190649 Ninth U.S. Case of Vancomycin-Resistant Staphylococcus aureus 2007

Sunday, October 26, 2008

Jennie Finks, DVM, MVPH, EISO , Bureau of Epidemiology, Communicable Disease Division, Michigan Department of Community Health/Centers for Disease Control and Prevention, Lansing, MI
Eden Wells, MD, MPH , Bureau of Epidemiology, Communicable Disease Division, Michigan Department of Community Health, Lansing, MI
Teri Lee Dyke, RN, BSN, CIC , Bureau of Epidemiology, Communicable Disease Division, Michigan Department of Community Health, Lansing, MI
Stephen Haskell, BS , Bureau of Laboratories, Michigan Department of Community Health, Lansing, MI
Melinda Wilkins, DVM, MPH, PhD , Bureau of Epidemiology, Communicable Disease Division, Michigan Department of Community Health, Lansing, MI
Corinne Miller, PhD , Bureau of Epidemiology, Communicable Disease Division, Michigan Department of Community Health, Lansing, MI
Vancomycin remains the preferred treatment for severe methicillin-resistant Staphylococcus aureus (MRSA) infections; thus, vancomycin resistance has substantial clinical and public health implications. The ninth U.S. case of vancomycin-resistant Staphylococcus aureus (VRSA) was diagnosed on December 13, 2007 and investigated through March 4, 2008 by the Michigan Department of Community Health.

Patient's medical records were reviewed for demographic, comorbidity, and historical information. Laboratory tests included susceptibility testing (vancomycin resistance: minimum inhibitory concentration (MIC) ≥16g/mL), polymerase chain reaction (PCR) for van genes encoding vancomycin resistance, and pulsed-field gel electrophoresis (PFGE) for comparison with previous VRSA isolates. Potential contacts were identified, prioritized, and screened for VRSA.

Vancomycin-resistant Enterococcus and VRSA were isolated from the chronic foot ulcers of a patient, aged 54 years, with inadequately controlled insulin-dependant diabetes, and neither a history of long-term vancomycin use nor a history of MRSA infection. The VRSA isolate had a vancomycin MIC = 1,024 g/mL, was vanA-positive, and had a unique PFGE pattern. From 126 patient contacts, 140 swabs were collected; 40 (32%) contacts were S. aureus-positive. Thirteen (32%) of these were MRSA; none was VRSA.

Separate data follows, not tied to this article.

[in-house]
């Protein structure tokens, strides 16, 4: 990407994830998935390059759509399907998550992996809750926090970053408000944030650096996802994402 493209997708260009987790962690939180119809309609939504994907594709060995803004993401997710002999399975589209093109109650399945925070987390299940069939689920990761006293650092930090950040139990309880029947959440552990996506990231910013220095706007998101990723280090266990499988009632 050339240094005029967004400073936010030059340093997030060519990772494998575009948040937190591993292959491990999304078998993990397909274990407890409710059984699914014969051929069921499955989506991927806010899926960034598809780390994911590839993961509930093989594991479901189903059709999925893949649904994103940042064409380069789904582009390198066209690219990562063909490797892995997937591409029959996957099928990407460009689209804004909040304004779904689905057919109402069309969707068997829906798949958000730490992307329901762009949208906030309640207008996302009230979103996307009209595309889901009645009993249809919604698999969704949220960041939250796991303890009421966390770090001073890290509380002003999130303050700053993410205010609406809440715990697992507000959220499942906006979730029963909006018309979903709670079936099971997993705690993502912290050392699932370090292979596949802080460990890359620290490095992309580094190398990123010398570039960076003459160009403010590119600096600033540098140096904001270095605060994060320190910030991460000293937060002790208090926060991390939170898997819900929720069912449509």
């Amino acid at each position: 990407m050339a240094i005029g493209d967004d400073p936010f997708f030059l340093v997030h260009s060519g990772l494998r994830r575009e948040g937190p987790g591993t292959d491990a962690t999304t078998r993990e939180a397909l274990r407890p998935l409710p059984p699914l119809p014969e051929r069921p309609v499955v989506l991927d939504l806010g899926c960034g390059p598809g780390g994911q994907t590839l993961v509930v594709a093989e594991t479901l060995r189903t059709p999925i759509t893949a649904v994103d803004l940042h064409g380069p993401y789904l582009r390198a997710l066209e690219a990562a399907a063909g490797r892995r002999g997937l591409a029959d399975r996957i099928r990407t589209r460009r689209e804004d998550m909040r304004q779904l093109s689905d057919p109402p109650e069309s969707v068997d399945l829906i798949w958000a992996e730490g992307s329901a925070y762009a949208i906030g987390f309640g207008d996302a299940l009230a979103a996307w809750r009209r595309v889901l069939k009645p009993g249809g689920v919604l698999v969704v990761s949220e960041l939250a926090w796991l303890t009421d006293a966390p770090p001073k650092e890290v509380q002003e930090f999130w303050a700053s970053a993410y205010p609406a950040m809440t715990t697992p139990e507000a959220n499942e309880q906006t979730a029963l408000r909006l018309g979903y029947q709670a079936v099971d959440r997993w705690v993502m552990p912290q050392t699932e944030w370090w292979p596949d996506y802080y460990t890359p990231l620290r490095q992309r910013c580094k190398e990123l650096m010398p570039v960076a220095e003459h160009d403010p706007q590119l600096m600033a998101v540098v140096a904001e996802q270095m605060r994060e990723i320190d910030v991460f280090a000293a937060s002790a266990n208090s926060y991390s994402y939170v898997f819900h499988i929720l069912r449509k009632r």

This case is consistent with the demographics, clinical course, comorbidities, epidemiology and laboratory findings of prior VRSA cases, except that it is the first without documented prior MRSA infection or colonization. Transmission between patients, or to patient contacts, has not been documented. However, lack of documented MRSA and absence of long-term exposure to vancomycin in this case emphasize the need for additional research regarding risk factors for acquisition of VRSA.

Learning Objectives:
1.Recognize the epidemiology of vancomycin-resistant staphylococcus aureus (VRSA) infections. 2.Describe the presentation of the ninth case of VRSA in the U.S. 3.Understand the impact on the Public Health surveillance of antimicrobial resistant infections.

Presenting author's disclosure statement:

Qualified on the content I am responsible for because: Primary investigator
Any relevant financial relationships? No

I agree to comply with the American Public Health Association Conflict of Interest and Commercial Support Guidelines, and to disclose to the participants any off-label or experimental uses of a commercial product or service discussed in my presentation.